« AnteriorContinuar »
witnessed in the solitudes of the pampas. He no sooner crosses the rapid and beautifully-rolling Tala, than are presented to him some of the most enchanting beauties ever seen in the face of nature. Wooded hills, fertile plains, lofty mountains, profound glens, and thick, dark forests, present themselves alternately in their gayest and grandest as. pects. This vast landscape, enlivened by a fine variety of birds and animals, needs only the presence of man, and the blooming fields that would smile under the culture of his hand, to give it perfection. But this splendid scene, possessing so much intrinsic interest, on which nature has lavished her beauties with the most unsparing hand, has, since the date of the flood, been almost without an intelligent eye to behold, or an improved mind to enjoy it. But the gayety and beauty of this scenery do not exceed the wildness and grandeur of that witnessed for more than a hundred miles from Salta toward Potosi. Here is a narrow space between two lofty ramparts of rock, on one or both sides of which are mountains wild and fantastic; now awfully impending over the traveller's head, then rising in craggy turrets to the clouds, wild, grand, and sublime; furnishing indubitable attestation of some great convulsion of nature, either referable to the universal deluge, or to the action of some great disturbing powers that have since been at work. Perhaps nowhere within the same space will the lover of nature find crowded together more of her mingled beauties and terrors to admire.
In this rapid glance at the United Provinces, some reference, at least, should be made to their noble rivers. The Paraguay, which rises far in the empire of Brazil, within 13° of the equator, after being swelled by numerous branches, and traversing a distance of more than twelve hundred miles, at its junction with the Parana assumes the name of the La Plata. On these tranquil waters a vessel may ascend almost a thousand miles, and a boat more than two thousand. The two great branches on the east of this far-running stream are the Parana and Maguay. The former does not discharge its waters till it has rolled from the distant interior over a space of more than nine hundred miles, more than one half of which is navigable; nor does the latter empty itself into the great La Plata till after it has traversed nearly a thousand miles. Among the other streams it receives in its winding course is the celebrated Nigro, which is far famed for its healing properties. The vast strata of sarsaparilla over which it rolls give it a restoring efficacy, which has been enjoyed by invalids from the extremity of the peninsula.
The principal streams from the west that pour into the Paraguay and La Plata are the Pilcomago and Rio Grande. The former, rising in the distant regions of Peru, after running more than a thousand miles, empties, by two mouths, into the Paraguay, below the city of Assumption. This smoothly-gliding stream opens navigation into the very heart of the high provinces. The latter is navigable through its whole extent, from its source, eight hundred miles, to its mouth, at Parana. Salado, which, after a southern course of almost nine hundred miles, disembogues at Santa Fe into the great La Plata, that common receiver of these noble streams. The Colorado, and several other important rivers, roll directly to the Atlantic without mingling their waters with the La Plata. If the navigable distances on these great natural canals in the United Provinces be added, they will amount to more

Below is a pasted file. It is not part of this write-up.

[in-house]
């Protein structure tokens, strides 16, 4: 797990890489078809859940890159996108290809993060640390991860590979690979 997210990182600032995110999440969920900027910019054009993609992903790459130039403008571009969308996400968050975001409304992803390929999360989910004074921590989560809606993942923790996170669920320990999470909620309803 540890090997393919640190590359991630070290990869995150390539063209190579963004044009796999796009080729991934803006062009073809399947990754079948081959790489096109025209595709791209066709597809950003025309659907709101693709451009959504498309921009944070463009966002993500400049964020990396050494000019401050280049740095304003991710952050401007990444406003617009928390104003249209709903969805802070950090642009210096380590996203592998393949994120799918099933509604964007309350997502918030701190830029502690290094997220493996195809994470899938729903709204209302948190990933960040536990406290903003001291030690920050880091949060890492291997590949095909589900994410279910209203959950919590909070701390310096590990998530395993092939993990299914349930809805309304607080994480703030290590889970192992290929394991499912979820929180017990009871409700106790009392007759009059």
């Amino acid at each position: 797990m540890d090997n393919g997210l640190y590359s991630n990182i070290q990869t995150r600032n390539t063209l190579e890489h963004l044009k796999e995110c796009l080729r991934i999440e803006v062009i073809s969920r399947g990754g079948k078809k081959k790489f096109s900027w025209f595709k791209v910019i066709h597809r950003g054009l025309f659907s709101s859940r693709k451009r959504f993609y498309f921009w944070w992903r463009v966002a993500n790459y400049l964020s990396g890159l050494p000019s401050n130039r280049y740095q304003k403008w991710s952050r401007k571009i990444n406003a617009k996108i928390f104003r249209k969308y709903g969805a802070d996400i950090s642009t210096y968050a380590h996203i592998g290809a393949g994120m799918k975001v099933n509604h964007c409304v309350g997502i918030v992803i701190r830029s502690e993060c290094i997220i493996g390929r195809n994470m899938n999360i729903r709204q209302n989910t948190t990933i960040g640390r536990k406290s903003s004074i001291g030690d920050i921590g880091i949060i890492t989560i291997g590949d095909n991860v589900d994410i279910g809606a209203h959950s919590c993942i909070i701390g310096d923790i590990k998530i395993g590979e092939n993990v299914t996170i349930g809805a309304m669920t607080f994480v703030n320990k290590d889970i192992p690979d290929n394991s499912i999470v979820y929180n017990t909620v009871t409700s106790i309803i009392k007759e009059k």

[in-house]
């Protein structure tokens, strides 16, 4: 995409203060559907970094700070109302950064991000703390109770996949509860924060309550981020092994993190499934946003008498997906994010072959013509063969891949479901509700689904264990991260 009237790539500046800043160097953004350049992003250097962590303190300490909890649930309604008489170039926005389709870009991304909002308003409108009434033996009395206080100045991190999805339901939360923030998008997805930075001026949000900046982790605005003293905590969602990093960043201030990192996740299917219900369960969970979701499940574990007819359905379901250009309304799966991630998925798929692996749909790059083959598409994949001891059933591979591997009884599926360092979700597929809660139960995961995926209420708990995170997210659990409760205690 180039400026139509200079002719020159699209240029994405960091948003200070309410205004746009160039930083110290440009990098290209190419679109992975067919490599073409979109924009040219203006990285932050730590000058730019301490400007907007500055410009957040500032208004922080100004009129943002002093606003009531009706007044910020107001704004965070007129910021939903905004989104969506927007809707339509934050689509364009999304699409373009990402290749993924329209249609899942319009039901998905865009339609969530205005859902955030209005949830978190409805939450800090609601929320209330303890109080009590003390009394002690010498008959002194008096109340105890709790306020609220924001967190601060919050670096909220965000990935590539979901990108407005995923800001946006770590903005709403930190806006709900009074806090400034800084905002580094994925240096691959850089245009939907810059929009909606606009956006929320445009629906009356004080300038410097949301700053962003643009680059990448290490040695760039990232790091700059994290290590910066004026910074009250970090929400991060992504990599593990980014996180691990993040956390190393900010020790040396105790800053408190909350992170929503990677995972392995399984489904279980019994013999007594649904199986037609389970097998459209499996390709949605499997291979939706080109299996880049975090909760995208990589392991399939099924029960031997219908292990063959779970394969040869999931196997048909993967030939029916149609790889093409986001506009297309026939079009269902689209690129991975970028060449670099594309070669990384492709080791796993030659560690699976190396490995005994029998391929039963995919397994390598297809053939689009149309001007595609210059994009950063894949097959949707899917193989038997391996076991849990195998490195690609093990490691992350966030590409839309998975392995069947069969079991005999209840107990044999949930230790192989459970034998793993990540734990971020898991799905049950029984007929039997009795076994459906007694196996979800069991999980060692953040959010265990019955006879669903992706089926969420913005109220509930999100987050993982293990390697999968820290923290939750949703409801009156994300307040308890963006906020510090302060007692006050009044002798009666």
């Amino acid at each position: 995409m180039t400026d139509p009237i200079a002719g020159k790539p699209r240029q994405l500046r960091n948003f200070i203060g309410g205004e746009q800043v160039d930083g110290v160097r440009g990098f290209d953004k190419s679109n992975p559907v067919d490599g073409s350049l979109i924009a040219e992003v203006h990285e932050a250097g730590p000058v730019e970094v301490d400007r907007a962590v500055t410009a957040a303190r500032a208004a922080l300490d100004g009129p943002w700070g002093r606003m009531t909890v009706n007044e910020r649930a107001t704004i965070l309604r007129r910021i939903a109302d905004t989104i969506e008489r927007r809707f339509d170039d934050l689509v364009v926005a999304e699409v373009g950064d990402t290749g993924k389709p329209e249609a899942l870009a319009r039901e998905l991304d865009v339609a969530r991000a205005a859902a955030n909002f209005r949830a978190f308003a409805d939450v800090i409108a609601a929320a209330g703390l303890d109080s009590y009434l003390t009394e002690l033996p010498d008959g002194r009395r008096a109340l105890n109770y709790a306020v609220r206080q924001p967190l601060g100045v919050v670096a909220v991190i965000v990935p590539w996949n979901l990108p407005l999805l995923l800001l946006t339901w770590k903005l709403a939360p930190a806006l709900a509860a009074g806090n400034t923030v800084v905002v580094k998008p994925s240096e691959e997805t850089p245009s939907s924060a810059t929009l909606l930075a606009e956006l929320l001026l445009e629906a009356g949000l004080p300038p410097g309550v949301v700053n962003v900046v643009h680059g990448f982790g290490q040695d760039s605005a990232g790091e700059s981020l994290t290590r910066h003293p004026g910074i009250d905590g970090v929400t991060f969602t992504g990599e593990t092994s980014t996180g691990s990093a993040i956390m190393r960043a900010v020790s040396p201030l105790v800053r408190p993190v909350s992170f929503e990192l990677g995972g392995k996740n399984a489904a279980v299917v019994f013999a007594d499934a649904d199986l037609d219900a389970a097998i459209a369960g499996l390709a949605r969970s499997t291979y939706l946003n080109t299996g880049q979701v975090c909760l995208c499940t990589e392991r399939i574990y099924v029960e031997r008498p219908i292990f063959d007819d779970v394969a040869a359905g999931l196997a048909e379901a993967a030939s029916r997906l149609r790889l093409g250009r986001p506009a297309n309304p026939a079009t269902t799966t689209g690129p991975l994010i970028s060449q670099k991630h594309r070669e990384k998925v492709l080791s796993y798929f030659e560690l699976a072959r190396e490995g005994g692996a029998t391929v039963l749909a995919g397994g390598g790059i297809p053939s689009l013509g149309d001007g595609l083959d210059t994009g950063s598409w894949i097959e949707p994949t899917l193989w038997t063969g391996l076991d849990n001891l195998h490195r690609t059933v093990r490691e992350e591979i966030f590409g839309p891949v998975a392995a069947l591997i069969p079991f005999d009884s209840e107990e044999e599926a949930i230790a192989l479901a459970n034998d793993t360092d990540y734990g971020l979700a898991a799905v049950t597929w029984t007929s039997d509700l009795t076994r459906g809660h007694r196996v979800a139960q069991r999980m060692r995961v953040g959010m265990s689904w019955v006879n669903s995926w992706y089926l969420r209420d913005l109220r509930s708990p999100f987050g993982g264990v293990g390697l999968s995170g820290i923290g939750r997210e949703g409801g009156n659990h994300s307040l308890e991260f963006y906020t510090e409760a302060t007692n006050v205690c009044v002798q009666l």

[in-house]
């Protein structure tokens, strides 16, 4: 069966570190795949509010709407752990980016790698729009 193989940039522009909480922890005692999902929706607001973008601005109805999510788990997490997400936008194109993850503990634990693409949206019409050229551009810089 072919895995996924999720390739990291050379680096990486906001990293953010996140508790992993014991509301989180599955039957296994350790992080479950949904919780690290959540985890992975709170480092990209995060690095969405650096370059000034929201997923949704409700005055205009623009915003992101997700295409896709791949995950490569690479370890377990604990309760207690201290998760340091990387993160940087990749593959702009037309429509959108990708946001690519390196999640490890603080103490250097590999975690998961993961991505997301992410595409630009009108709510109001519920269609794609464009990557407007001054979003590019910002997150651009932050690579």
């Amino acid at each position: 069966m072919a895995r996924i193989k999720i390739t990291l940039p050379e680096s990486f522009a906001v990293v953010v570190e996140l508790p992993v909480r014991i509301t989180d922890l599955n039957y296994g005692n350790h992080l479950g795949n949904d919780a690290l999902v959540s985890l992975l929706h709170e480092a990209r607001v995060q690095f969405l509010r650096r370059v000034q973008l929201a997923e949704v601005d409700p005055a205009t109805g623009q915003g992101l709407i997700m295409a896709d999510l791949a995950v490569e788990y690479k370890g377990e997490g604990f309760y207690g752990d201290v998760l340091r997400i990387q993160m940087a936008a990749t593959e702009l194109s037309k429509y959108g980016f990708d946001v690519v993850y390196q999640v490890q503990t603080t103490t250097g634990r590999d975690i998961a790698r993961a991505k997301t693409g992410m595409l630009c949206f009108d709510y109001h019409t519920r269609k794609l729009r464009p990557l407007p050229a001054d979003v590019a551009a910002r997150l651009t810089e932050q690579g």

than five thousand miles. These, diverging in almost every direction, must, at some future age, be of immense importance to the dense population of which these rich provinces must ultimately become the abodes.
Next to these provinces, on the west, lies CHILI, which is a long parallelogram stretched out on the Pacific, nine times the length of its width. The summit of the Andes, that great bulwark of nature, bounds it on the east; the Pacific Ocean washes its western shores; the desolate sands of Atacama form its northern limit; and the wild regions of savage Patagonia are its southern boundary. There is not another as fine a portion of the globe so inaccessible on all sides, excepting on the west, as Chili. On the south it cannot be approached but through the sterile regions and savage tribes of Patagonia; on the east, but for a few passes through which the traveller works his hazardous way, it could never be entered over the snowy summits of the Andes; and on the north the fearful desert of Atacama stretches out three hundred miles toward Peru. No military leader would have the temerity to enter Chili through this terrible waste. Over all this impassable plain of dismal sand there is not a visible thing of the vegetable or animal kingdom. Every way-mark disappears, excepting the bleached bones of mules, which perished in their hazardous attempt to pass over this insuperable barrier.
On the whole range of the Andes by which the eastern line of Chili is skirted, there are seven lofty peaks, some of which are the habitation of perpetual winter. Frost has never unloosed its grasp on these sum. mits since the waters of the flood subsided. There are also on this section of the Andes numerous volcanoes. Some of these have, centu. ries ago, burned out their fires; others occasionally rekindle by the mysterious conflict of imprisoned elements, and, after having been at rest for successive years, seem to wake up in dreadful agonies and vomit out their fiery contents. Others, to the number of fourteen, are in a state of ceaseless eruption; darkening the heavens with their smoke by day, and often causing them to glow with a dreadful brightness by night.